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United States Department of Agriculture

Agricultural Research Service

Research Project: Conservation Systems Research for Improving Evnironmental Quality and Producer Profitability

Location: National Soil Dynamics Laboratory

Title: Cutleafgroundcherry (physalis angulata) density, biomass and seed production in peanut (arachis hypogaea L.) following regrowth due to inadequate control

Authors
item Price, Andrew
item Monks, C -
item Kelton, J -

Submitted to: Peanut Science
Publication Type: Peer Reviewed Journal
Publication Acceptance Date: July 1, 2013
Publication Date: March 1, 2014
Citation: Price, A.J., Monks, C.D., Kelton, J.A. 2014. Cutleafgroundcherry (physalis angulata) density, biomass and seed production in peanut (arachis hypogaea L.) following regrowth due to inadequate control. Peanut Science. 40:120-126.

Interpretive Summary: Cutleaf groundcherry, a summer annual weed, can negatively affect peanut quality. A field experiment evaluated herbicide and application timing on cutleaf groundcherry density, biomass, seed production, and crop yield in a peanut system. Hand pruning and herbicide treatments were initiated at four weekly intervals beginning in June of each year. Strongarm™ herbicide applied preemergence provided season-long cutleaf groundcherry control; Cadre™ herbicide applied postemergence also provided excellent control. Use of basagran herbicide alone or mixed with Classic™ herbicide, or hand-pruning resulted in similar cutleaf groundcherry biomass and subsequent seed production compared to the non-treated control in almost all comparisons. Peanut yield reflected early season weed interference and late season cutleaf groundcherry control. Highest yields were recorded for Strongarm™ preemergence and postemergence applications containing 2,4-DB and Cadre™ with 6,044, 5,986, and 6,430 kg ha-1, respectively.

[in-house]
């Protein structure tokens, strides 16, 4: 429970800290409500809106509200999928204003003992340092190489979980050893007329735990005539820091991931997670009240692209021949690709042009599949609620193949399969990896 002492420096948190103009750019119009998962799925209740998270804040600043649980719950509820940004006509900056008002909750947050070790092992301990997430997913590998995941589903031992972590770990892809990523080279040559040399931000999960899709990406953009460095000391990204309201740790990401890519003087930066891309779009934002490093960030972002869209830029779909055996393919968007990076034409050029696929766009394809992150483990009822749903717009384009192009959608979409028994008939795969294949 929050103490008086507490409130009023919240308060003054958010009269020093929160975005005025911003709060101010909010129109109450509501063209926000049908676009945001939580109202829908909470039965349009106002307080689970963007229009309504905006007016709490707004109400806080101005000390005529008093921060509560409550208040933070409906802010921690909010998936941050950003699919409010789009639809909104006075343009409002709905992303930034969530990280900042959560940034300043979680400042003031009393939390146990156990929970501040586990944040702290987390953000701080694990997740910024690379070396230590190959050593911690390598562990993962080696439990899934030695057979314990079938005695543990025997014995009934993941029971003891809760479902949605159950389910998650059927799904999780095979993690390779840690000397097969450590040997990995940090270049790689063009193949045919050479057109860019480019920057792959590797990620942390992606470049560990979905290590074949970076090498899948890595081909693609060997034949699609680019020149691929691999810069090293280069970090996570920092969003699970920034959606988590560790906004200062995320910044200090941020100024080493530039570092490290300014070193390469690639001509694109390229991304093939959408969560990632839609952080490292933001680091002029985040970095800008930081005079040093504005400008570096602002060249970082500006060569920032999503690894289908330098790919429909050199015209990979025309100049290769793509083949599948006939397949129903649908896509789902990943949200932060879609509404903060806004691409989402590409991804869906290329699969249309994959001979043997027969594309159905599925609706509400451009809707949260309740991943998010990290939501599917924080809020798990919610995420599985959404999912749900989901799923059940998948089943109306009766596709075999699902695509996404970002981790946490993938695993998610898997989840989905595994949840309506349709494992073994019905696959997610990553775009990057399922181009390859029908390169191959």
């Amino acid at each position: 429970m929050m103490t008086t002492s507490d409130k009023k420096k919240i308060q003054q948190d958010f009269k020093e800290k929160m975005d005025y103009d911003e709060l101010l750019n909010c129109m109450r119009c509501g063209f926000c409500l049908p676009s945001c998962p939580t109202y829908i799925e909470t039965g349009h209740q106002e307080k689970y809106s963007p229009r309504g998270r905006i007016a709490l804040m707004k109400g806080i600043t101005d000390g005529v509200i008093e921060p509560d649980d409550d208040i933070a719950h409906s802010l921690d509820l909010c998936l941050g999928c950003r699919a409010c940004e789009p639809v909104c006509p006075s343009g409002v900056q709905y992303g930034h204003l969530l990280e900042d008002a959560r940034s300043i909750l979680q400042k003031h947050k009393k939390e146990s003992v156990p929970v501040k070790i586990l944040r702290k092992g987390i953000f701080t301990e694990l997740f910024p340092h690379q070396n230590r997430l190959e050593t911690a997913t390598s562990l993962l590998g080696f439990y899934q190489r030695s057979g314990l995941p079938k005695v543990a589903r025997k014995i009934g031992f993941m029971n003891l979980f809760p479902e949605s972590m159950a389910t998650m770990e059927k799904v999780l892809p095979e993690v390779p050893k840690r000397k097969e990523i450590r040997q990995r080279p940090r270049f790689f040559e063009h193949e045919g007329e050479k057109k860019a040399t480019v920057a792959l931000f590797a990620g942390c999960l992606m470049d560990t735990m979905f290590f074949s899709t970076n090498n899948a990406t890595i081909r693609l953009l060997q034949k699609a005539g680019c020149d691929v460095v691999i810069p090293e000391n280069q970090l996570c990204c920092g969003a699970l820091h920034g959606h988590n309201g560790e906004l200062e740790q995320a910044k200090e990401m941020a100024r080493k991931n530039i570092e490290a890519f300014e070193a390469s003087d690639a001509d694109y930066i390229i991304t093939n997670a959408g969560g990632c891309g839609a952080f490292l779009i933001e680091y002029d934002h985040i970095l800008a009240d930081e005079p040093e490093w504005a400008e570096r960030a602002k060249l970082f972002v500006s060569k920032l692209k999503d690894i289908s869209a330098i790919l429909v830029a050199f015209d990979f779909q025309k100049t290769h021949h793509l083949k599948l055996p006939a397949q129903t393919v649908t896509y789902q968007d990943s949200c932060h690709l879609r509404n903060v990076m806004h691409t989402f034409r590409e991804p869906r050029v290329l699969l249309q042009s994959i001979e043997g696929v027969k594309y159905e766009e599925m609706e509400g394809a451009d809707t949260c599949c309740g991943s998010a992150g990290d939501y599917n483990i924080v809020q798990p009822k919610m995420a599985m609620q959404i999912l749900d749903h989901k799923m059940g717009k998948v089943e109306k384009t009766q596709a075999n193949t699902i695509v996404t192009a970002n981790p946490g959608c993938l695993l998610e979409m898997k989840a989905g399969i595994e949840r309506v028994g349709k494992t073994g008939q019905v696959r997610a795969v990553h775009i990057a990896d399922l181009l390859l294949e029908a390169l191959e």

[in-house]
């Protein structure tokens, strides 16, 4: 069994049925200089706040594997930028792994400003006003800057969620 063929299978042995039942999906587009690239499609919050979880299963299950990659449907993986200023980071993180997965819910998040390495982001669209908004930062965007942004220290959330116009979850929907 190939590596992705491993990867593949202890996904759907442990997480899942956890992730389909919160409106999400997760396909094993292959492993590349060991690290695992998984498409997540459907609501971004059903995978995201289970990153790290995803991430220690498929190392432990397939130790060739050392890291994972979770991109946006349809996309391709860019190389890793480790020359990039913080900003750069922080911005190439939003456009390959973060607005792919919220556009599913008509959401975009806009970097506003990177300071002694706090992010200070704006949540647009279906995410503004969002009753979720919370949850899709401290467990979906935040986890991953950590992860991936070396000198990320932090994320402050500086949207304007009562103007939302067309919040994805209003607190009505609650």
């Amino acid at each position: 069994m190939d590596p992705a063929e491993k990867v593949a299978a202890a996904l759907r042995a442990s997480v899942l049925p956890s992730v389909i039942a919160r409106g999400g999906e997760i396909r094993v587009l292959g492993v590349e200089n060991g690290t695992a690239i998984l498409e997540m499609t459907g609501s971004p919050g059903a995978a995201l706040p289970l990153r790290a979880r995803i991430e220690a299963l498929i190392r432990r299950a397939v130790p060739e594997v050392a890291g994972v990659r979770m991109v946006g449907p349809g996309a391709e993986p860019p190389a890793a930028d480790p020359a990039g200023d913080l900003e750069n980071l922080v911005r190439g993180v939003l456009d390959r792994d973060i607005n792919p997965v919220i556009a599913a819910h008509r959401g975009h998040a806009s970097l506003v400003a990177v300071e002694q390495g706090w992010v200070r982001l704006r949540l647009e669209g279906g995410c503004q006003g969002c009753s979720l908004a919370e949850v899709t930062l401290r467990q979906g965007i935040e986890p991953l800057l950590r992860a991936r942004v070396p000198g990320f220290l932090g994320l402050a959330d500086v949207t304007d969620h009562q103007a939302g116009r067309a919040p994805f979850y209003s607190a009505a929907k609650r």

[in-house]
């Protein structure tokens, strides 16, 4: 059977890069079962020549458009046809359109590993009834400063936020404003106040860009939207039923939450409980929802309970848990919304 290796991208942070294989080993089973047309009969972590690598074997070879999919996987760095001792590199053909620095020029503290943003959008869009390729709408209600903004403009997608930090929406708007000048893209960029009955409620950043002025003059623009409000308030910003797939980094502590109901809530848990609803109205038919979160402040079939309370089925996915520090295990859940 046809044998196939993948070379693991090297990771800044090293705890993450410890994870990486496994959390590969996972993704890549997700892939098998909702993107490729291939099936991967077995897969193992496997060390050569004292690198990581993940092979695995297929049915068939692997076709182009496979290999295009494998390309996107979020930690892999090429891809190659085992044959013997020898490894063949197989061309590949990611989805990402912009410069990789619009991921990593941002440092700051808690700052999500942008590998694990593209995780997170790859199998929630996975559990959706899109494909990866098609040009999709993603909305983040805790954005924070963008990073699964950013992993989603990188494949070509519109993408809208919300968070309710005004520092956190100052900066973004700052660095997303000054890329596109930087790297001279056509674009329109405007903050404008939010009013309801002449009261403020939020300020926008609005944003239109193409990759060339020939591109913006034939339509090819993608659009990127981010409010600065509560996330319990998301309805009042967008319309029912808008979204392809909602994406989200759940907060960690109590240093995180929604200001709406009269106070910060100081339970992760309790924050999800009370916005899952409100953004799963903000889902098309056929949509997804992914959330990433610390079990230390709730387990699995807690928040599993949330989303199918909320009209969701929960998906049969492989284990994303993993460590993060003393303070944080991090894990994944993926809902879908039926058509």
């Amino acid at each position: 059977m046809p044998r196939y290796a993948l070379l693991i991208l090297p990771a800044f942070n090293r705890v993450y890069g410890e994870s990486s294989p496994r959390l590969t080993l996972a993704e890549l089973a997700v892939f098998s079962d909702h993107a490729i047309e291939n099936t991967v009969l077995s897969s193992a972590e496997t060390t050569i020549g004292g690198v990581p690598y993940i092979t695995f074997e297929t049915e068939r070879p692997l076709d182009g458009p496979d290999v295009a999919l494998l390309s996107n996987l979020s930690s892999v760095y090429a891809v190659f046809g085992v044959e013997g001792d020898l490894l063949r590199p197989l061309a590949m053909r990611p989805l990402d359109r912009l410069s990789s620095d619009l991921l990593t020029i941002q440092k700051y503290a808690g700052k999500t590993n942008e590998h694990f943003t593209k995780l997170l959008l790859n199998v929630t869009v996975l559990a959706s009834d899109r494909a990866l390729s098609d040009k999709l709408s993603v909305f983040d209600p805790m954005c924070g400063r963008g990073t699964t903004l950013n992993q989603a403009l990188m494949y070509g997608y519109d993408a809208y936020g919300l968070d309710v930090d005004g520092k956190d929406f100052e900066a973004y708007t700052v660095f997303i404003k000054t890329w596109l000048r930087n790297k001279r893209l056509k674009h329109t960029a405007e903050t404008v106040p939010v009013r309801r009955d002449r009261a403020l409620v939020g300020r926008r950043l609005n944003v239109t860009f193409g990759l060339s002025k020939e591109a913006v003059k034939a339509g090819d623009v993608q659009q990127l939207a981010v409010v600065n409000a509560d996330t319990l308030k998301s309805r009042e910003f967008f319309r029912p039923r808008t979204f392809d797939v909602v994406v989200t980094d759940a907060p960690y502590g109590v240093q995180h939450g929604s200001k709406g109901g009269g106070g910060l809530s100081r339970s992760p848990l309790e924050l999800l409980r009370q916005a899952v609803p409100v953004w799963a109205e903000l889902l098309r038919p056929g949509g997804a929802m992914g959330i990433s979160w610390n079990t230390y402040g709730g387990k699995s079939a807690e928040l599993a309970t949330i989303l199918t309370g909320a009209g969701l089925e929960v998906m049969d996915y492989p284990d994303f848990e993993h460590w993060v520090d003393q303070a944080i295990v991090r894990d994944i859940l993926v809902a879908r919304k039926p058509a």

Technical Abstract: A field experiment was conducted to evaluate herbicide and application timing on cutleaf groundcherry density, biomass, seed production, and crop yield in a peanut system. Treatments included: 1) a non-treated control; 2) hand pruning; 3) diclosulam applied preemergence (PRE) alone at 0.027 kg ai ha-1; 4) paraquat applied at cracking early postemergence (EPOST) at 0.14 kg ai ha-1 followed by bentazon at 0.56 kg ai ha-1 late postemergence (POST) alone or mixed with 5) 2,4-DB at 0.22 kg ae ha-1; 6) acifluorfen at 0.28 kg ai ha-1; 7) imazapic at 0.07 kg ai ha-1; or 8) chlorimuron ethyl at 0.00875 kg ai ha-1. Hand pruning and POST herbicide treatments were initiated at four weekly intervals beginning in June of each year. Diclosulam applied PRE provided season-long cutleaf groundcherry control; imazapic applied POST also provided excellent control. Use of basagran alone or mixed with chlorimuron ethyl, or hand pruning resulted in similar cutleaf groundcherry biomass and subsequent seed production compared to the non-treated control in almost all comparisons. Peanut yield reflected early season weed interference and late season cutleaf groundcherry control. Highest yields were recorded for diclosulam PRE and POST applications containing 2,4-DB and imazapic with 6,044, 5,986, and 6,430 kg ha-1, respectively.

Last Modified: 7/23/2014
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